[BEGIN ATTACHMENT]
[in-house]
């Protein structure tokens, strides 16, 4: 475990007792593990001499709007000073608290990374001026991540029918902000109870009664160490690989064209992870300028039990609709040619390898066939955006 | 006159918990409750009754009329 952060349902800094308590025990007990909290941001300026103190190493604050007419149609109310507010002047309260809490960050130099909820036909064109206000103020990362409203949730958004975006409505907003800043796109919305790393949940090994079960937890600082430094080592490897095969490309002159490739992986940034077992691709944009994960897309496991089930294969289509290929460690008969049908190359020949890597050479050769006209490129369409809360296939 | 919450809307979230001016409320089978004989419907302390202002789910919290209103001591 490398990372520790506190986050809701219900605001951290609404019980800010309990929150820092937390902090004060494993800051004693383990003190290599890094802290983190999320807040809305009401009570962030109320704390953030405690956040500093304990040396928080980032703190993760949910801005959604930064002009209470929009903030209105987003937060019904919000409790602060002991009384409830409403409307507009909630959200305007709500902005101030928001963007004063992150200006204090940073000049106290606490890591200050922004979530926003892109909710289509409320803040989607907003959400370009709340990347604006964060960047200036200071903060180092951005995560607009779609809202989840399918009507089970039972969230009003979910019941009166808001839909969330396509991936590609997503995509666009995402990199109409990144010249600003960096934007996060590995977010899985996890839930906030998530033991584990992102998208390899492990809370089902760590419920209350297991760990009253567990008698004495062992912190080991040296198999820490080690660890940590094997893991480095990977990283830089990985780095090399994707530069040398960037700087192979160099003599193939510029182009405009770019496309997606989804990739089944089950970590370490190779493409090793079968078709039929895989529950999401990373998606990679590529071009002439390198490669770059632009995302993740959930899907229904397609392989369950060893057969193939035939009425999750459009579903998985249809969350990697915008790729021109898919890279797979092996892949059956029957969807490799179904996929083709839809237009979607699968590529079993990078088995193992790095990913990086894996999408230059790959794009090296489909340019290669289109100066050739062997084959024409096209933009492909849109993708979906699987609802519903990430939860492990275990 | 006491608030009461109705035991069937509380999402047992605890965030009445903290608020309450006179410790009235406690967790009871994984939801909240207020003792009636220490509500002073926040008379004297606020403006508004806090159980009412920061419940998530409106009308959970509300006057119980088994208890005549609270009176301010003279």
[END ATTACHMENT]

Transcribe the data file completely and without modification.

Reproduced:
[in-house]
């Protein structure tokens, strides 16, 4: 475990007792593990001499709007000073608290990374001026991540029918902000109870009664160490690989064209992870300028039990609709040619390898066939955006 | 006159918990409750009754009329 952060349902800094308590025990007990909290941001300026103190190493604050007419149609109310507010002047309260809490960050130099909820036909064109206000103020990362409203949730958004975006409505907003800043796109919305790393949940090994079960937890600082430094080592490897095969490309002159490739992986940034077992691709944009994960897309496991089930294969289509290929460690008969049908190359020949890597050479050769006209490129369409809360296939 | 919450809307979230001016409320089978004989419907302390202002789910919290209103001591 490398990372520790506190986050809701219900605001951290609404019980800010309990929150820092937390902090004060494993800051004693383990003190290599890094802290983190999320807040809305009401009570962030109320704390953030405690956040500093304990040396928080980032703190993760949910801005959604930064002009209470929009903030209105987003937060019904919000409790602060002991009384409830409403409307507009909630959200305007709500902005101030928001963007004063992150200006204090940073000049106290606490890591200050922004979530926003892109909710289509409320803040989607907003959400370009709340990347604006964060960047200036200071903060180092951005995560607009779609809202989840399918009507089970039972969230009003979910019941009166808001839909969330396509991936590609997503995509666009995402990199109409990144010249600003960096934007996060590995977010899985996890839930906030998530033991584990992102998208390899492990809370089902760590419920209350297991760990009253567990008698004495062992912190080991040296198999820490080690660890940590094997893991480095990977990283830089990985780095090399994707530069040398960037700087192979160099003599193939510029182009405009770019496309997606989804990739089944089950970590370490190779493409090793079968078709039929895989529950999401990373998606990679590529071009002439390198490669770059632009995302993740959930899907229904397609392989369950060893057969193939035939009425999750459009579903998985249809969350990697915008790729021109898919890279797979092996892949059956029957969807490799179904996929083709839809237009979607699968590529079993990078088995193992790095990913990086894996999408230059790959794009090296489909340019290669289109100066050739062997084959024409096209933009492909849109993708979906699987609802519903990430939860492990275990 | 006491608030009461109705035991069937509380999402047992605890965030009445903290608020309450006179410790009235406690967790009871994984939801909240207020003792009636220490509500002073926040008379004297606020403006508004806090159980009412920061419940998530409106009308959970509300006057119980088994208890005549609270009176301010003279």